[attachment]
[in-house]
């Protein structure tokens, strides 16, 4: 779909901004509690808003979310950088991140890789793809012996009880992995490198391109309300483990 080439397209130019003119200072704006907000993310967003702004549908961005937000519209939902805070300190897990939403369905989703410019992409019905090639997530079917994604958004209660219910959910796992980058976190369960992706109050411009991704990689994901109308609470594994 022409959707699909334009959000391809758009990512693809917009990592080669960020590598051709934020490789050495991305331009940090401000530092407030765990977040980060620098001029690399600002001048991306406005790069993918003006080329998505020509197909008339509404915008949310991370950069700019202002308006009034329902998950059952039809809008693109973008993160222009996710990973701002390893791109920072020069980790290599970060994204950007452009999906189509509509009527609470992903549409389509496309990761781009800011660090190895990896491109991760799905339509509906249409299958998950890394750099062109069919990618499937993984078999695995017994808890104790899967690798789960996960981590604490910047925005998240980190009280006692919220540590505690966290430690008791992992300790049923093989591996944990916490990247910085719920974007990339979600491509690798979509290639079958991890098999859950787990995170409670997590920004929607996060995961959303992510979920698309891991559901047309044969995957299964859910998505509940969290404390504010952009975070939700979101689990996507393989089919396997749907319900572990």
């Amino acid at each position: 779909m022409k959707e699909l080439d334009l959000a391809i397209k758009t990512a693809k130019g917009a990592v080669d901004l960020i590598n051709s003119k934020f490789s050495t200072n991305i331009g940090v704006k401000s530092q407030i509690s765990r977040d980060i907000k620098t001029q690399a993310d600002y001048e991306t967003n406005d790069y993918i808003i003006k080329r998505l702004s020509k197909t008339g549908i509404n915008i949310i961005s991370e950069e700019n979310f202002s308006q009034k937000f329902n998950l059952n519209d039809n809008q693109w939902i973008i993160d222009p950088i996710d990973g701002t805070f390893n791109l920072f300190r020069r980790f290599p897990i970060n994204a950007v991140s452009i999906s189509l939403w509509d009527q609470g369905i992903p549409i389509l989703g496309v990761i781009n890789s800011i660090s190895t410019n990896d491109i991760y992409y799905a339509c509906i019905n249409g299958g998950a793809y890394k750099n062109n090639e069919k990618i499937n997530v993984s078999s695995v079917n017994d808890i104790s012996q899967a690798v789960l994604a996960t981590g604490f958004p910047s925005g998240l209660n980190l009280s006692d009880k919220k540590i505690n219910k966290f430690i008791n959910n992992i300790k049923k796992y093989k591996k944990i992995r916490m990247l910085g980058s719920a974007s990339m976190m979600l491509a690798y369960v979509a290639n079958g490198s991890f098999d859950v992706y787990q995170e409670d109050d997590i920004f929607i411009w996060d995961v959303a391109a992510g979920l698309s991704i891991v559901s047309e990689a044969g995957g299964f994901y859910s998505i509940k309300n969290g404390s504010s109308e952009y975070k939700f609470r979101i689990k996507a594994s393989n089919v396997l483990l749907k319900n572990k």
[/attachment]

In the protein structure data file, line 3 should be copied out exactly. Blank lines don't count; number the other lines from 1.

């Amino acid at each position: 779909m022409k959707e699909l080439d334009l959000a391809i397209k758009t990512a693809k130019g917009a990592v080669d901004l960020i590598n051709s003119k934020f490789s050495t200072n991305i331009g940090v704006k401000s530092q407030i509690s765990r977040d980060i907000k620098t001029q690399a993310d600002y001048e991306t967003n406005d790069y993918i808003i003006k080329r998505l702004s020509k197909t008339g549908i509404n915008i949310i961005s991370e950069e700019n979310f202002s308006q009034k937000f329902n998950l059952n519209d039809n809008q693109w939902i973008i993160d222009p950088i996710d990973g701002t805070f390893n791109l920072f300190r020069r980790f290599p897990i970060n994204a950007v991140s452009i999906s189509l939403w509509d009527q609470g369905i992903p549409i389509l989703g496309v990761i781009n890789s800011i660090s190895t410019n990896d491109i991760y992409y799905a339509c509906i019905n249409g299958g998950a793809y890394k750099n062109n090639e069919k990618i499937n997530v993984s078999s695995v079917n017994d808890i104790s012996q899967a690798v789960l994604a996960t981590g604490f958004p910047s925005g998240l209660n980190l009280s006692d009880k919220k540590i505690n219910k966290f430690i008791n959910n992992i300790k049923k796992y093989k591996k944990i992995r916490m990247l910085g980058s719920a974007s990339m976190m979600l491509a690798y369960v979509a290639n079958g490198s991890f098999d859950v992706y787990q995170e409670d109050d997590i920004f929607i411009w996060d995961v959303a391109a992510g979920l698309s991704i891991v559901s047309e990689a044969g995957g299964f994901y859910s998505i509940k309300n969290g404390s504010s109308e952009y975070k939700f609470r979101i689990k996507a594994s393989n089919v396997l483990l749907k319900n572990k």